Occupational Health – Your Responsibilities As An Employer
As an employer you have a moral obligation, as well as a legal duty, to keep your employees working safely and well whilst they are under your employment. But that’s not the only reason to look after your workers; it also makes good business sense, ensuring you avoid costly legal prosecution and penalties and develop the loyalty and morale of a workforce that knows they are highly valued.
But how far exactly do your responsibilities go? It’s actually much easier than you might think to comply with your legal duties. Follow our simple steps below to make sure you manage your business correctly and keep your staff safe and healthy.
1 – As an employer you must appoint someone to take charge and help you meet your duties. This person can be yourself, another employee or an external consultant. Whoever you choose to assist you, they must be ‘competent’ having the necessary skills, knowledge and experience to ensure full compliance.
2 – Your next step is to write a health and safety policy. The policy should detail how you will manage the safety and well being of everyone working for you, explaining who is responsible for which tasks and checks and what duties they have. Your safety policy should state who is responsible for:
- The provision of adequate training for all employees giving them the knowledge and skill to perform their jobs safely and legally.
- Consulting with employees to gain an understanding of the everyday risks they come across, and offer advice and supervision.
- The implementation of safety and emergency procedures, such as evacuation procedures in the event of a fire – this person should have sufficient fire marshal training.
- The maintenance of a fully stocked first aid box, and an appointed person for taking charge in the event of a first aid emergency – this person should have sufficient first aid training .
3 – Writing your health and safety policy is often the ideal time to carry out a professional risk assessment to ensure that each risk is properly identified and assessed to determine the best course of action in managing it. Whilst undertaking a risk assessment you should consider every individual member of staff, in case anyone has any specific requirements.
4 – Consulting with your employees is a legal requirement and ensuring you support your staff to feel comfortable raising any concerns they have will ensure you understand the extent of the risks that face your employees every day. This doesn’t have to be a formal procedure, but make sure you take the time to listen to your staff and chat about their work life worries.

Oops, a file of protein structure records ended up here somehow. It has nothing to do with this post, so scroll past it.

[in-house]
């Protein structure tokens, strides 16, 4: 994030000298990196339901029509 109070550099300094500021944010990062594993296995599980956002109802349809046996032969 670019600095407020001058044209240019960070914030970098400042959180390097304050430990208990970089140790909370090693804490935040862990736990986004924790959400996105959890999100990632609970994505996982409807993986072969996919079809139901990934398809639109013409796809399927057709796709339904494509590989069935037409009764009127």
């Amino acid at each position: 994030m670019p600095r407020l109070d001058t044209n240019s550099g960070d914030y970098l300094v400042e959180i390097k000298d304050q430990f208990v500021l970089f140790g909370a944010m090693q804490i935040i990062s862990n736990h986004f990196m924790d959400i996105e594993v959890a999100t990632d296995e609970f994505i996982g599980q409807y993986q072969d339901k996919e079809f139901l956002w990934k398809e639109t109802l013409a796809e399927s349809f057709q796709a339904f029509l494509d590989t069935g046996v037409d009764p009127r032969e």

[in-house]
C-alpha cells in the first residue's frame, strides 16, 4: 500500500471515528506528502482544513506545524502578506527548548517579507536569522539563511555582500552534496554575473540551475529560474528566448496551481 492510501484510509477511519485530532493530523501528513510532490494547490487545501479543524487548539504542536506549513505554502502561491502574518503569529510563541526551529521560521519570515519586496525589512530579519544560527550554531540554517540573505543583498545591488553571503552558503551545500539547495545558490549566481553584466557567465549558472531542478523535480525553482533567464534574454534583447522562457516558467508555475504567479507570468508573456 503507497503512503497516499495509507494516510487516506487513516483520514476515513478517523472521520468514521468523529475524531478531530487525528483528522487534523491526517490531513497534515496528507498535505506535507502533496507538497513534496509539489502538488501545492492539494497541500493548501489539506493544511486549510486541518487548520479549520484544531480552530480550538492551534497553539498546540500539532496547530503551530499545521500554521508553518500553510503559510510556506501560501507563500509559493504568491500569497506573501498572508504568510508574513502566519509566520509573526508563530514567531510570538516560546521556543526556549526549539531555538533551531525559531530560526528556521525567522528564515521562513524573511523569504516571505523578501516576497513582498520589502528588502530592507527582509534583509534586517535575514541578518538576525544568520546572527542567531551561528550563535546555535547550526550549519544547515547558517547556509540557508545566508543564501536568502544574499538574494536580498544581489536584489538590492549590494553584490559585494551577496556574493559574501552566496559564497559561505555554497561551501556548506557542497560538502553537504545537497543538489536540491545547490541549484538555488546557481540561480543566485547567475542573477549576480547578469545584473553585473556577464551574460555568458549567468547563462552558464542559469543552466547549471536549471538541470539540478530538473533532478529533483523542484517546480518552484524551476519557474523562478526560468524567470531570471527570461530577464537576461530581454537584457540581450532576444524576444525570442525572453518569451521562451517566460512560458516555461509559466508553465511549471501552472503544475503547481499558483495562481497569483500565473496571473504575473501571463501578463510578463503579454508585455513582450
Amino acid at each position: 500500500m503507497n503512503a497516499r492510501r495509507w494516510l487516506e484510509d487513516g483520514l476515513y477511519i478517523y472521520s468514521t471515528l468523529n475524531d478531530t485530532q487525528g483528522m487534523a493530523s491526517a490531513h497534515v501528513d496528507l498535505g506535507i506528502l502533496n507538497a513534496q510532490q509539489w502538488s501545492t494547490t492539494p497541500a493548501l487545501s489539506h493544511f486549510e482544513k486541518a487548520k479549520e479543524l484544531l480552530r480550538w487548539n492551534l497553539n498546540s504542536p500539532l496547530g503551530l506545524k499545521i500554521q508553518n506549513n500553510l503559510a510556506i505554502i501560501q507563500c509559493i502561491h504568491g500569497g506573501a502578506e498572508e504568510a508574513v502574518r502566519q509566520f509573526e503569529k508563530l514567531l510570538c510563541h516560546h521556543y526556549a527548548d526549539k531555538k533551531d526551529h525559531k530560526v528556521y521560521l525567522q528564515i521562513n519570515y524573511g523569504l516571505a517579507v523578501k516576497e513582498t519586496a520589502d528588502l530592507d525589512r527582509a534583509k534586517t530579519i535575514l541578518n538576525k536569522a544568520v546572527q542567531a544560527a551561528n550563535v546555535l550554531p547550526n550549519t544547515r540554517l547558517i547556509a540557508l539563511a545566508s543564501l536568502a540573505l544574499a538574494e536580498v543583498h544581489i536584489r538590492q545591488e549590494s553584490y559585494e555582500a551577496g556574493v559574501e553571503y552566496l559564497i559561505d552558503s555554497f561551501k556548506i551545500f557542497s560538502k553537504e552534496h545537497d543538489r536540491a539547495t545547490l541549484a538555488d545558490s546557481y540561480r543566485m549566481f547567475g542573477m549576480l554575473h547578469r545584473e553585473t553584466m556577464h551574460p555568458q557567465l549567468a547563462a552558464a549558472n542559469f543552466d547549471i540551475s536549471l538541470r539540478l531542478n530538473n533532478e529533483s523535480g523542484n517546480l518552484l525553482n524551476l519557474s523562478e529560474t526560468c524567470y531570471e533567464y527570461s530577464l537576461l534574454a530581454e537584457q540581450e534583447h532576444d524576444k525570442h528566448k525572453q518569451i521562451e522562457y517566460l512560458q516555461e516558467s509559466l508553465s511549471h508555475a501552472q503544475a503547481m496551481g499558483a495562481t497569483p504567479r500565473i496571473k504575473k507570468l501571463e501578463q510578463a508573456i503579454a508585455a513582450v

5 – As an employer it is your responsibility to provide training and information for all your staff. Workplace accidents are all too often attributed to lack of training which means they could have been avoidable, so it’s essential that you have taken all necessary steps to avoid accidents – this is also applicable to contractors and the self-employed.
6 – Provide the necessary facilities for your staff. The obvious provisions include clean and fully functioning toilets and wash basin facilities, drinking water, a place to change and store clothing if your staff are required to wear uniform or specialist clothing and somewhere to rest and eat meals. But there are more that you may not be aware of, such as:
- Health Facilities – Good ventilation, reasonable temperatures, suitable lighting, spacious work stations and clean work environments.
- Safety Facilities – Properly maintained equipment, clear walkways, no obstructions around exits or in walkways.
7 – Assessing your first aid requirements should be carried out and all arrangements should be clearly communicated to staff, ensuring everyone has access to fully stocked first aid kits and that you have a sufficiently trained appointed person to take charge of all arrangements.
For more information, please contact Health & Safety directly or visit us at one of our offices.Fire Safety in the Workplace Online Sales Boom Leads to New Job Opportunities